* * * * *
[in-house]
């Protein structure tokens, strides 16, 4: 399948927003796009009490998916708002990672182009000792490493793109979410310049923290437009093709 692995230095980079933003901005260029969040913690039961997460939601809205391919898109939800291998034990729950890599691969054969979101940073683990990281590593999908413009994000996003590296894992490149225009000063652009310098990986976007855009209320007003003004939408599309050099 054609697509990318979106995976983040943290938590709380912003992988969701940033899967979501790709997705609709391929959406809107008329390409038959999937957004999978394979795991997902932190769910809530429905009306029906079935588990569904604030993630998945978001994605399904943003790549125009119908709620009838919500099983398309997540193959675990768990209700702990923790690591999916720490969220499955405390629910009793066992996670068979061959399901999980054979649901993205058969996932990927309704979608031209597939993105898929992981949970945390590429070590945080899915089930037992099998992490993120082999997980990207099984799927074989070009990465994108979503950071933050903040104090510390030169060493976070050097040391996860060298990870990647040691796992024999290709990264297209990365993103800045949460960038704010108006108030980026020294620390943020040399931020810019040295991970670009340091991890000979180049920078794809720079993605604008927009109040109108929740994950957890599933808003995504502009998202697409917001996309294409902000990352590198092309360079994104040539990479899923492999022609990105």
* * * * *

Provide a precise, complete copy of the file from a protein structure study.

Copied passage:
[in-house]
């Protein structure tokens, strides 16, 4: 399948927003796009009490998916708002990672182009000792490493793109979410310049923290437009093709 692995230095980079933003901005260029969040913690039961997460939601809205391919898109939800291998034990729950890599691969054969979101940073683990990281590593999908413009994000996003590296894992490149225009000063652009310098990986976007855009209320007003003004939408599309050099 054609697509990318979106995976983040943290938590709380912003992988969701940033899967979501790709997705609709391929959406809107008329390409038959999937957004999978394979795991997902932190769910809530429905009306029906079935588990569904604030993630998945978001994605399904943003790549125009119908709620009838919500099983398309997540193959675990768990209700702990923790690591999916720490969220499955405390629910009793066992996670068979061959399901999980054979649901993205058969996932990927309704979608031209597939993105898929992981949970945390590429070590945080899915089930037992099998992490993120082999997980990207099984799927074989070009990465994108979503950071933050903040104090510390030169060493976070050097040391996860060298990870990647040691796992024999290709990264297209990365993103800045949460960038704010108006108030980026020294620390943020040399931020810019040295991970670009340091991890000979180049920078794809720079993605604008927009109040109108929740994950957890599933808003995504502009998202697409917001996309294409902000990352590198092309360079994104040539990479899923492999022609990105």